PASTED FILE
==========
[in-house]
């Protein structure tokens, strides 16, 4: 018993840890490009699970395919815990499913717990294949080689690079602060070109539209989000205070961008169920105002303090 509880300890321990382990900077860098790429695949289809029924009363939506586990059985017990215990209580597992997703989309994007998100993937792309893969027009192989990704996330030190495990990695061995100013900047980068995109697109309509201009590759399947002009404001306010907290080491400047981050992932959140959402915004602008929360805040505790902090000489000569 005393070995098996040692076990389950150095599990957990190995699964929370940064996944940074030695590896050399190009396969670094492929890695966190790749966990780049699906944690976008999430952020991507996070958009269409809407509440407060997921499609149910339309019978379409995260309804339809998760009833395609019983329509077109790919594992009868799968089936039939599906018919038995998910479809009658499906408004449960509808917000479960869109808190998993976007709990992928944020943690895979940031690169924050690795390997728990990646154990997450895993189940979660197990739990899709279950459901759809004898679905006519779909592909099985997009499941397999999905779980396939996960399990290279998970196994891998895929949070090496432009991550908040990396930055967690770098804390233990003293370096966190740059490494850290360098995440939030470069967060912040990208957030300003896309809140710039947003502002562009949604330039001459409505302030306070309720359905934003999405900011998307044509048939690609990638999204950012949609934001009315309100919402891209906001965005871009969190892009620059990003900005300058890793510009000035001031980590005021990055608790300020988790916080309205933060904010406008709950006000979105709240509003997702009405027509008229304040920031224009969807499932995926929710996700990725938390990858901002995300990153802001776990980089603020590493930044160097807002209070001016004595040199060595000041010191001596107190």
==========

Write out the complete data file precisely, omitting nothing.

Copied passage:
[in-house]
């Protein structure tokens, strides 16, 4: 018993840890490009699970395919815990499913717990294949080689690079602060070109539209989000205070961008169920105002303090 509880300890321990382990900077860098790429695949289809029924009363939506586990059985017990215990209580597992997703989309994007998100993937792309893969027009192989990704996330030190495990990695061995100013900047980068995109697109309509201009590759399947002009404001306010907290080491400047981050992932959140959402915004602008929360805040505790902090000489000569 005393070995098996040692076990389950150095599990957990190995699964929370940064996944940074030695590896050399190009396969670094492929890695966190790749966990780049699906944690976008999430952020991507996070958009269409809407509440407060997921499609149910339309019978379409995260309804339809998760009833395609019983329509077109790919594992009868799968089936039939599906018919038995998910479809009658499906408004449960509808917000479960869109808190998993976007709990992928944020943690895979940031690169924050690795390997728990990646154990997450895993189940979660197990739990899709279950459901759809004898679905006519779909592909099985997009499941397999999905779980396939996960399990290279998970196994891998895929949070090496432009991550908040990396930055967690770098804390233990003293370096966190740059490494850290360098995440939030470069967060912040990208957030300003896309809140710039947003502002562009949604330039001459409505302030306070309720359905934003999405900011998307044509048939690609990638999204950012949609934001009315309100919402891209906001965005871009969190892009620059990003900005300058890793510009000035001031980590005021990055608790300020988790916080309205933060904010406008709950006000979105709240509003997702009405027509008229304040920031224009969807499932995926929710996700990725938390990858901002995300990153802001776990980089603020590493930044160097807002209070001016004595040199060595000041010191001596107190």